Even more important, you need to release content that's relevant to your target customers. It's tempting to build content around self-promotion, but that's putting the cart before the horse. Your blog's top priority is engaging customers by providing articles they genuinely want to read. That's the strategy Au Lit Fine Linens uses with their blog, "Between the Sheets."

Screenshot of Au Lit Fine Linens blog Between the Sheets

Au Lit Fine Linens has a balanced mix of initiatives in their blog. They publish articles that make shopping for bedsheets easier; for example, "Mother's Day Gift Guide" or "How to Master Mixing and Matching in the Bedroom." They also have more fun and casual—but still relevant—articles like "The Most Memorable Movie Beds of All Time." And while they do include self-promotional articles, like "Introducing Au Lit Bundles," those pieces aren't the primary purpose of the blog.

But perhaps most impressive is the way they subtly incorporate long-tail keywords—keywords that are more specific—into their blog without disrupting the typical user experience. Blog articles like "What's the Difference Between a Duvet and a Comforter?" and "What Sheets Will Keep Me Cool All Summer Long?" are all relevant to the blog and of interest to the typical customer, but they're also wins for SEO.

To save time promoting your blog, you can automate the promotion process using Zapier. Set up an automated workflow—or Zap—that posts to social media every time you publish a new article to your blog:

3. Complement Marketing Campaigns with Referral Programs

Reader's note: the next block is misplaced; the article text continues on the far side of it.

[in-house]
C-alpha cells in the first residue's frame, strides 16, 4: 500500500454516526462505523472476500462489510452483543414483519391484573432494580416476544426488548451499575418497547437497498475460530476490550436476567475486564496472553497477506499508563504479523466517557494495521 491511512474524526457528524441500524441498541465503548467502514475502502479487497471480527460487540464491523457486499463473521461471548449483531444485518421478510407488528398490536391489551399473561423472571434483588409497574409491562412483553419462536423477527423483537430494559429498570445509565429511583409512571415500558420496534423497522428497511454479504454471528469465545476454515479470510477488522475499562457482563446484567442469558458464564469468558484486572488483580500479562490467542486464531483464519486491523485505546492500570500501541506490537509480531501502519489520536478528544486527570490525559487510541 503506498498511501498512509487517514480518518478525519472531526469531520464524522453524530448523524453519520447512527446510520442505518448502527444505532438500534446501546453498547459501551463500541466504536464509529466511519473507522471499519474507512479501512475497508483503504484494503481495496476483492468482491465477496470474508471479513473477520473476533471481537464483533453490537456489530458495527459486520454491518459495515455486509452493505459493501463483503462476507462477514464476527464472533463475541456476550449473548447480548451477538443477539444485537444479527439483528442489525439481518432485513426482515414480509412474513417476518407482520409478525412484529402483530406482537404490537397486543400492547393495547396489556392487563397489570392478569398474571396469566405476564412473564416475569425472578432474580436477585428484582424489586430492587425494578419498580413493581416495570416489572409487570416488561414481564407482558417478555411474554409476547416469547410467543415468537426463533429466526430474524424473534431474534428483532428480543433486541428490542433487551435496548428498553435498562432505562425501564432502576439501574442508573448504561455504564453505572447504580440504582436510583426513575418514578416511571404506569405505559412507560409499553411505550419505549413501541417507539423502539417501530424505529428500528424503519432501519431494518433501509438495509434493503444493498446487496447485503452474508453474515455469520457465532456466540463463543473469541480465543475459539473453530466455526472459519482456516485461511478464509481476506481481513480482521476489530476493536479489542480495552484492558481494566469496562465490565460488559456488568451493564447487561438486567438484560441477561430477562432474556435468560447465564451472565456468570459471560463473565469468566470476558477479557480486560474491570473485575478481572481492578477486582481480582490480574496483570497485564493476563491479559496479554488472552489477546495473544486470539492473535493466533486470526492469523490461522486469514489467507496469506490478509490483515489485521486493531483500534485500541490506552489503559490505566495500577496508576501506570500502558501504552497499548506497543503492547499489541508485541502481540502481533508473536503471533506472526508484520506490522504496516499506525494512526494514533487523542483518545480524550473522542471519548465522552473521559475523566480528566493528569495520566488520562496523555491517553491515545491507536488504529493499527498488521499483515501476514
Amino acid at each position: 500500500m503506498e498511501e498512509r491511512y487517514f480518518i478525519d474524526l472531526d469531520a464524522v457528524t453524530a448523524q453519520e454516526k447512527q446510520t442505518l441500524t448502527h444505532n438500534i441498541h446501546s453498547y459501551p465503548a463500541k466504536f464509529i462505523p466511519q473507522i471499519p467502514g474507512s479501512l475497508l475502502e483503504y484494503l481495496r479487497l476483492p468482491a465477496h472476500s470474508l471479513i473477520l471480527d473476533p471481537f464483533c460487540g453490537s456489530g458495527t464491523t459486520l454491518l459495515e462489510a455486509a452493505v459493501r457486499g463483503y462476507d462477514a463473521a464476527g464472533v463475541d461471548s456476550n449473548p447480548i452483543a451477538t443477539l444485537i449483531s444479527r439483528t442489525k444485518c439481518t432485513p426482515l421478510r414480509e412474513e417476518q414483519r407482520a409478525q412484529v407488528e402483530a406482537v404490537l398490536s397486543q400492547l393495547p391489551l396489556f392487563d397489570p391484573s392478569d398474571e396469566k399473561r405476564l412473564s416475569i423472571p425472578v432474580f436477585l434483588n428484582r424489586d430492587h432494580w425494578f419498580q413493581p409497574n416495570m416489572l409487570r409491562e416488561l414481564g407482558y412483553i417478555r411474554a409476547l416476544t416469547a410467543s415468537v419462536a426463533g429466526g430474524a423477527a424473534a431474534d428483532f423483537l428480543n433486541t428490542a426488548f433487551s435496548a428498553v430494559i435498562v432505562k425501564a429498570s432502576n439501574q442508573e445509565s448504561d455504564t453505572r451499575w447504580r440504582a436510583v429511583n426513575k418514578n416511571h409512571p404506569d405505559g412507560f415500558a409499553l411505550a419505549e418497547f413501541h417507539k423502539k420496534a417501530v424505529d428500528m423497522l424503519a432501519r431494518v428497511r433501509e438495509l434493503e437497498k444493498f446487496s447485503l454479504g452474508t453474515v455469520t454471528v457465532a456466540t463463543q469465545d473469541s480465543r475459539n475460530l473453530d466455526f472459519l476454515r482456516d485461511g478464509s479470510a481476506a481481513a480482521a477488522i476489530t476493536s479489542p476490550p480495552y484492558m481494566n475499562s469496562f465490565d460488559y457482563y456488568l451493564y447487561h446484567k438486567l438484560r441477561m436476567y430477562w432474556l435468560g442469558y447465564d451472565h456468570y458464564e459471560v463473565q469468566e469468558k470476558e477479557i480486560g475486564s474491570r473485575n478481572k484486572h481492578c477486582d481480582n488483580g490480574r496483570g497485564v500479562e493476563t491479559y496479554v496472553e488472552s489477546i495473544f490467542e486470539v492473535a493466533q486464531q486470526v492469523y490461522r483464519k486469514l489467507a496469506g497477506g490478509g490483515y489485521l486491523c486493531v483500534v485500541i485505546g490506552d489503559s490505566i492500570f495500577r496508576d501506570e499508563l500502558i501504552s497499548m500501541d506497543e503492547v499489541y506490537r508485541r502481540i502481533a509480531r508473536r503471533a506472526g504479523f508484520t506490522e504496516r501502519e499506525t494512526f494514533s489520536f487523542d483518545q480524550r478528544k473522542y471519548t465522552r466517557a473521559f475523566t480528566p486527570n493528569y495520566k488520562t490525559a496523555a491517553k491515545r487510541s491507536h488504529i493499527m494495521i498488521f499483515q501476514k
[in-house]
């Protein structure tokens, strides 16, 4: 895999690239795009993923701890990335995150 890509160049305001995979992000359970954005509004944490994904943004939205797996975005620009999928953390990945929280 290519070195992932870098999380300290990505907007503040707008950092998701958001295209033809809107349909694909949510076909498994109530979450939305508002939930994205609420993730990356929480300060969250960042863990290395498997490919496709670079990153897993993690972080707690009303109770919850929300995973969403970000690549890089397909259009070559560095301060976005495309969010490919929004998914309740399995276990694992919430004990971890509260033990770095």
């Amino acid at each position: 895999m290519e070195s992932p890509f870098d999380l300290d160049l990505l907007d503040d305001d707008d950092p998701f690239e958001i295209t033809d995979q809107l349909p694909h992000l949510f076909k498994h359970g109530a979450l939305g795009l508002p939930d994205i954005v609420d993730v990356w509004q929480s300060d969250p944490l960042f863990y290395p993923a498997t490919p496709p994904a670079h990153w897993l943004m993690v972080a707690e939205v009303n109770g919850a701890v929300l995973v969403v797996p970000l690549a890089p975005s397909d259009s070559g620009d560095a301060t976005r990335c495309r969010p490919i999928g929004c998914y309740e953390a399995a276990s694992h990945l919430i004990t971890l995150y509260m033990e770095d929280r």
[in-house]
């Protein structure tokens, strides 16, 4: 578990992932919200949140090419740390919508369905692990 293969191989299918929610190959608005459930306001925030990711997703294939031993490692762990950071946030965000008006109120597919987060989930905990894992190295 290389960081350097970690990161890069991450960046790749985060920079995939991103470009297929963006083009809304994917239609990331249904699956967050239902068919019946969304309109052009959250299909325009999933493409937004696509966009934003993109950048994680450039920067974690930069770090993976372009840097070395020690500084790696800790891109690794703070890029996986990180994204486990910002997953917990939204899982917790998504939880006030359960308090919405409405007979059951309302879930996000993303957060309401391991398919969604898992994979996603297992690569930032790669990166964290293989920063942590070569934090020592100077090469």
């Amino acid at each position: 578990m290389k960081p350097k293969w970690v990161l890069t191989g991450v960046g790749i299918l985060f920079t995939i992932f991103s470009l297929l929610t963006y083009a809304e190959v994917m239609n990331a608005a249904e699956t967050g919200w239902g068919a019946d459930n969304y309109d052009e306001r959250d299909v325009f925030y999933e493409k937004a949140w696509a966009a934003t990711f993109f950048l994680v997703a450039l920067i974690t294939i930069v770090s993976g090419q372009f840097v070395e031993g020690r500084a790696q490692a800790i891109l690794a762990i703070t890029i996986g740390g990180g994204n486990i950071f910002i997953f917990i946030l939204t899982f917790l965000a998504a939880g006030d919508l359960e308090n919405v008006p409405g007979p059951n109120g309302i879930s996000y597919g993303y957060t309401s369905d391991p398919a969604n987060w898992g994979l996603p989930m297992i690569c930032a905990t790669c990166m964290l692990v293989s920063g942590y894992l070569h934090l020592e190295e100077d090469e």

The best advertisements aren't advertisements at all. According to a Nielsen Global Trust in Advertising Report, the most trusted source of product recommendations comes from friends and family.

Modern marketers have caught on and are implementing referral programs more than ever before. Referral programs leverage consumers' trust in their peers: By offering an incentive to the referrer, you can increase the amount of word-of-mouth advertising you receive—and the conversions that come with it.

Referral marketing is great for expansion, considering that the friends and family of your customers are more likely to fit your target customer profile and become loyal customers themselves. And because the recommendations come from a trusted source, you deal with less resistance.

The online footwear brand GREATS has seen a lot of success with their referral program, which reflects the trend of sharing the benefits with the referrer and the referree.

Screenshot of GREATS's referral program page

Introducing new customers to your brand with a discount makes a stellar first impression. The company will make up the $25 loss with repeat purchases from not one but two loyal customers.

4. Enlist Influencers to Advertise for You

Friends and family aren't the only trusted sources that can help promote your product or service. In the golden age of social media, influencer marketing is becoming one of the top methods for spreading brand awareness.

Influencers are popular online personas who have a significant sway on their followers. They often get to their position by reliably giving good advice in their areas of specialization: Fashion influencers suggest new clothing trends, tech influencers give accurate reviews of new gadgets, and so on. Online marketers seek them out to promote their products, with effective results. If a trusted influencer says something is true, their followers tend to take it for fact without argument. According to One Production, the ROI on influencer marketing can be up to 11x higher than traditional advertising, and 94% of marketers who use influencer marketing find it effective.

That's influencer marketing on a large scale, but the practice has since evolved to incorporate influencers on a grassroots level as well. "Micro-influencers" are regular people promoting a product on social media, raising brand awareness one "like" at a time. While they lack the massive reach of more prominent influences, micro-influencers can add up if you have enough of them, particularly if you run a widespread campaign encouraging user-generated content.